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rkingy framework isn't wo in terms of currency devaluation. last year, the euro was very weak versus the yen. japanese experts have not done so well in the last year. it is the same game we are playing. fed, i thing is the suspect they are going to go once more. i think they have backed themselves into such a corner that they are probably going to go once more. ultimately, the jobs data, the earnings data, i think it is going to basically take a slower. down by moreis than 10% here. bob: i am independent. guy: how aggressive is the boj going to be? bob: i don't think there is a plan b.
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i think they have to keep going. you probably already have had guests on and other people talking to you about -- guy: they were pretty close. close, one level we are but there is a big leap forward that needs to be made. that is some years away and everyone hopes it does not come to that. but the key thing here is globally, we have a demographic profile which is not very good in most developed economies. that includes china. populations are declining in the working era. in the toilet. if those two things are consistently the theme, i don't know how japan pays you back. i think they have to keep going and i think the yen is the key. guy: are you comfortable with the u.s. paying you back? bob: the problem with the u.s. is the could be offense is right
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now. the dollar is the world's currency. if you go around the world, not many people outside of their basic trade in the world economy need to own euro's or yen. the entire world is always sure of dollars. it is different for the u.s.. guy: where would you be pushing treasuries towards? bob: my targets at the beginning of the year were pretty much hit. $2.50 in the third year. i would not be surprised to see all-time lows in 10 year yields and 30 year yields in the next quarters. people talk about bond yields. is yielding 30 basis points, people say it can't go any lower. there is a very big, real return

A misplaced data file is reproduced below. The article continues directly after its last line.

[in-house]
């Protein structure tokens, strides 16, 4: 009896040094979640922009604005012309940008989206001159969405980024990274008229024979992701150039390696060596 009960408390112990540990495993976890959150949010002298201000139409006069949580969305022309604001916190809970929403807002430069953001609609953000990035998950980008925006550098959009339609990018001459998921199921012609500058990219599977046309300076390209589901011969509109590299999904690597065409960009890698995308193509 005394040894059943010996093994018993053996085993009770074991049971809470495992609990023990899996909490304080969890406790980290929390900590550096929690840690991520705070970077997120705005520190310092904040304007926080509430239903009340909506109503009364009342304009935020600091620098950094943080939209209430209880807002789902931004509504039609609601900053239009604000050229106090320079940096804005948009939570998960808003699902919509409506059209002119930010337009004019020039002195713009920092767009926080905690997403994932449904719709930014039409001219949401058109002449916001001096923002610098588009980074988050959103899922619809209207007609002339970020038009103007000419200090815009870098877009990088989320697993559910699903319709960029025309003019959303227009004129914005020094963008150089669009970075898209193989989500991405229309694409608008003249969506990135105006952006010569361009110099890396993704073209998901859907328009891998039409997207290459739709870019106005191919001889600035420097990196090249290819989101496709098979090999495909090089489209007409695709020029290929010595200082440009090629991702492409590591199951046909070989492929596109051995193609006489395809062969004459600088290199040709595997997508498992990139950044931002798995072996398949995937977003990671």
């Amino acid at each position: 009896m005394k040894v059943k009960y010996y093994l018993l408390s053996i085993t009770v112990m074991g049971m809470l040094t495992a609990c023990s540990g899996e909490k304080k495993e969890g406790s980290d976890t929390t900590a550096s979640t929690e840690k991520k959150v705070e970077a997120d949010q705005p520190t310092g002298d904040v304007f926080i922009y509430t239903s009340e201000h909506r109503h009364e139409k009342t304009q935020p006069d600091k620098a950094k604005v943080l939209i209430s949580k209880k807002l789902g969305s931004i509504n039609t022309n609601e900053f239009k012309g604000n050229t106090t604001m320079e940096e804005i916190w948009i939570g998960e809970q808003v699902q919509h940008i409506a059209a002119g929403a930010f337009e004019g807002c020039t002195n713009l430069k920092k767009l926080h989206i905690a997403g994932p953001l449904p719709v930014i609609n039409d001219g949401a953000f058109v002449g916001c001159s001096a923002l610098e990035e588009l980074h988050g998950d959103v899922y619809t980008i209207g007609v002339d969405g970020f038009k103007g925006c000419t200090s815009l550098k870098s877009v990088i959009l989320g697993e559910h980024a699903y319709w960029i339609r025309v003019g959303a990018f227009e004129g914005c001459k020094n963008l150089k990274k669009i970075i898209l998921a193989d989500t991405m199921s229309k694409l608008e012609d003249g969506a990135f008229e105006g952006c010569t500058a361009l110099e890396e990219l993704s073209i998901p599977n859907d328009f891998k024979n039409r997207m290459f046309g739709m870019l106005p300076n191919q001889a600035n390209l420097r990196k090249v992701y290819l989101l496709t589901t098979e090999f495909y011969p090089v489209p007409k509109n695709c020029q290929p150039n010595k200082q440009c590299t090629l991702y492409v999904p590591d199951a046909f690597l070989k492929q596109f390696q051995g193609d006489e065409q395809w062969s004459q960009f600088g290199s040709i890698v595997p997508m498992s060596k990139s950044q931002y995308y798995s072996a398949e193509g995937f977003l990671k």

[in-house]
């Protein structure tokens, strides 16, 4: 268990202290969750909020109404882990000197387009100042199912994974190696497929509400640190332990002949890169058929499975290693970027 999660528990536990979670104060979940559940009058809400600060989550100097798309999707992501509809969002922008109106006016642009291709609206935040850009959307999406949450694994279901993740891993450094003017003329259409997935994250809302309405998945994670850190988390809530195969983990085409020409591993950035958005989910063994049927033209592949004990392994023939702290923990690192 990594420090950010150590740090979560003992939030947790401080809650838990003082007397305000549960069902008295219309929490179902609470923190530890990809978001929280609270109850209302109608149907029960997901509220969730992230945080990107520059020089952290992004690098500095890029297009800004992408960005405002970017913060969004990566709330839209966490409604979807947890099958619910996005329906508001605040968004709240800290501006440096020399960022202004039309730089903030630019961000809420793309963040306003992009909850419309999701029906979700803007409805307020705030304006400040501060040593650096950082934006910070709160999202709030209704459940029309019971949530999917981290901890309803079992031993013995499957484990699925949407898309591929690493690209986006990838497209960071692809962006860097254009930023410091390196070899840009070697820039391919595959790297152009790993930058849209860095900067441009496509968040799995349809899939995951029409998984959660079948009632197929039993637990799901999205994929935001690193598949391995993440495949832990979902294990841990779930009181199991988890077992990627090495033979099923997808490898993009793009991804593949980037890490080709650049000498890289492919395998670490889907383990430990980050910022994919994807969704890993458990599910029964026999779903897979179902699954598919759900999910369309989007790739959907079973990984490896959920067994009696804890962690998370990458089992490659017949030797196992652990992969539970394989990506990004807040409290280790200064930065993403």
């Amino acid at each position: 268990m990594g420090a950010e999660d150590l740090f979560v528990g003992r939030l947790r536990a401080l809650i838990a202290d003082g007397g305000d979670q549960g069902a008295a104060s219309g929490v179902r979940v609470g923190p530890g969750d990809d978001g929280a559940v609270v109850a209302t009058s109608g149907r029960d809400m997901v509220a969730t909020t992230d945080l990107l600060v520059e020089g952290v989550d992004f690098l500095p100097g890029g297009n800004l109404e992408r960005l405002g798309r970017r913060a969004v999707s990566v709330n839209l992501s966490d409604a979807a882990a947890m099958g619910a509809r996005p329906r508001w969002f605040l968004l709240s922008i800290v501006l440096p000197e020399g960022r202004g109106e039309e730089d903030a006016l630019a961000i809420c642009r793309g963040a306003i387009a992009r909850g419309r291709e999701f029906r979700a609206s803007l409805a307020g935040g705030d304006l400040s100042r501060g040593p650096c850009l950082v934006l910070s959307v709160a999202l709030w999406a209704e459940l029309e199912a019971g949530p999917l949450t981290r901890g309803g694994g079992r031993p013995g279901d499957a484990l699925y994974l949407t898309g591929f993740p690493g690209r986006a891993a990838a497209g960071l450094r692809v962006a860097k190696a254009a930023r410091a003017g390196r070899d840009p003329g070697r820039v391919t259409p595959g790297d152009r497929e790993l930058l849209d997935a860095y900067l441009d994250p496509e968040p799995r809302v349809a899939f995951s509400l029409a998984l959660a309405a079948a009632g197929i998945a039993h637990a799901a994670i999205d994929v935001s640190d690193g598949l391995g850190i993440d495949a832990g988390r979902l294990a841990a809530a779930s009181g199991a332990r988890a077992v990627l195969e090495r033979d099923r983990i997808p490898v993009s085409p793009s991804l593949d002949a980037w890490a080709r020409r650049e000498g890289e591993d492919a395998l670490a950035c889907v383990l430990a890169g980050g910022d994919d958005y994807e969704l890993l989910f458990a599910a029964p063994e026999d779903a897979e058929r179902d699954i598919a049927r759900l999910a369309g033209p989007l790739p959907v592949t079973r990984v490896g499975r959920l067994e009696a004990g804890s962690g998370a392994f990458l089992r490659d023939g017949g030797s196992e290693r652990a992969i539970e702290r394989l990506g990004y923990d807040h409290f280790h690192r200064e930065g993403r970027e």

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there. stay with us. plenty more from bob. world's one of the largest staffing companies. we will speak with the ceo about his outlook for 2016. we are going to talk about wage growth, that is next. ♪
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guy: let's talk the u.s. wage growth remains a major concern for the fomc. let's get a view of one of the world's largest staffing companies. we are joined now on the phone. good morning to you.
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congratulations on the numbers. do you see any evidence in your which growth is starting to become a reality? >> in the u.s., we see a 2% or 3% increase in wages. that is a signal of a good in economy, of labor markets. you can see it in the unemployment numbers. they are going down. we definitely see some evidence of that. guy: how hard is it to get the right people into the right jobs right now? you would have thought that we are starting to get a tight labor market? is that actually the reality? to the headline numbers speak the truth? that,, we are seeing which of course helps us. one of our fastest-growing businesses in the u.s. is our in-house business where we created a dedicated workforce for predominantly blue-collar clients. it is definitely tougher than it